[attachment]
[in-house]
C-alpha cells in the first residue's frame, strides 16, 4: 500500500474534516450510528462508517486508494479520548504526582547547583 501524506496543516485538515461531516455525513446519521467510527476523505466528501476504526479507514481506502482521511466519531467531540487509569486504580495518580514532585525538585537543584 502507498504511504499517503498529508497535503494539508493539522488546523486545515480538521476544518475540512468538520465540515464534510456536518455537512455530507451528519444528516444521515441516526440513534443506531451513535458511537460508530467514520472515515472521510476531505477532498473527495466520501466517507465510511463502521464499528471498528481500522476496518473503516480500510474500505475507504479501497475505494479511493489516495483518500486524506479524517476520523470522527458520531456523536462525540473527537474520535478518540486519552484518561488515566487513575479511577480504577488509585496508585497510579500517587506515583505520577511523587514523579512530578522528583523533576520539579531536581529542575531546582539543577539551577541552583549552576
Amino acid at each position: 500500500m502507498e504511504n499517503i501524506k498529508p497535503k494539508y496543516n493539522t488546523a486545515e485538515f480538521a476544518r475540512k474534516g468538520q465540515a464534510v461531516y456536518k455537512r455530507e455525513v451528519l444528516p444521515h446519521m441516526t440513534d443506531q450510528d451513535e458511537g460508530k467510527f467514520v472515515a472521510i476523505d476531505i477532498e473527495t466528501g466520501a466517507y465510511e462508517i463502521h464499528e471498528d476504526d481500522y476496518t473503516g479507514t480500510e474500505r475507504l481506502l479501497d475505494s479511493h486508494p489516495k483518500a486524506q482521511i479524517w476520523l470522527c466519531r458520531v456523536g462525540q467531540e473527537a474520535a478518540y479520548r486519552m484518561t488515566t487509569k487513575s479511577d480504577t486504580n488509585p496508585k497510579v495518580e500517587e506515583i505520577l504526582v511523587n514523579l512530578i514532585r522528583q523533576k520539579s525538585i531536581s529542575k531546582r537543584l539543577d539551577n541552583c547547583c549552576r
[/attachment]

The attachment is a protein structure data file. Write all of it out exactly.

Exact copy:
[in-house]
C-alpha cells in the first residue's frame, strides 16, 4: 500500500474534516450510528462508517486508494479520548504526582547547583 501524506496543516485538515461531516455525513446519521467510527476523505466528501476504526479507514481506502482521511466519531467531540487509569486504580495518580514532585525538585537543584 502507498504511504499517503498529508497535503494539508493539522488546523486545515480538521476544518475540512468538520465540515464534510456536518455537512455530507451528519444528516444521515441516526440513534443506531451513535458511537460508530467514520472515515472521510476531505477532498473527495466520501466517507465510511463502521464499528471498528481500522476496518473503516480500510474500505475507504479501497475505494479511493489516495483518500486524506479524517476520523470522527458520531456523536462525540473527537474520535478518540486519552484518561488515566487513575479511577480504577488509585496508585497510579500517587506515583505520577511523587514523579512530578522528583523533576520539579531536581529542575531546582539543577539551577541552583549552576
Amino acid at each position: 500500500m502507498e504511504n499517503i501524506k498529508p497535503k494539508y496543516n493539522t488546523a486545515e485538515f480538521a476544518r475540512k474534516g468538520q465540515a464534510v461531516y456536518k455537512r455530507e455525513v451528519l444528516p444521515h446519521m441516526t440513534d443506531q450510528d451513535e458511537g460508530k467510527f467514520v472515515a472521510i476523505d476531505i477532498e473527495t466528501g466520501a466517507y465510511e462508517i463502521h464499528e471498528d476504526d481500522y476496518t473503516g479507514t480500510e474500505r475507504l481506502l479501497d475505494s479511493h486508494p489516495k483518500a486524506q482521511i479524517w476520523l470522527c466519531r458520531v456523536g462525540q467531540e473527537a474520535a478518540y479520548r486519552m484518561t488515566t487509569k487513575s479511577d480504577t486504580n488509585p496508585k497510579v495518580e500517587e506515583i505520577l504526582v511523587n514523579l512530578i514532585r522528583q523533576k520539579s525538585i531536581s529542575k531546582r537543584l539543577d539551577n541552583c547547583c549552576r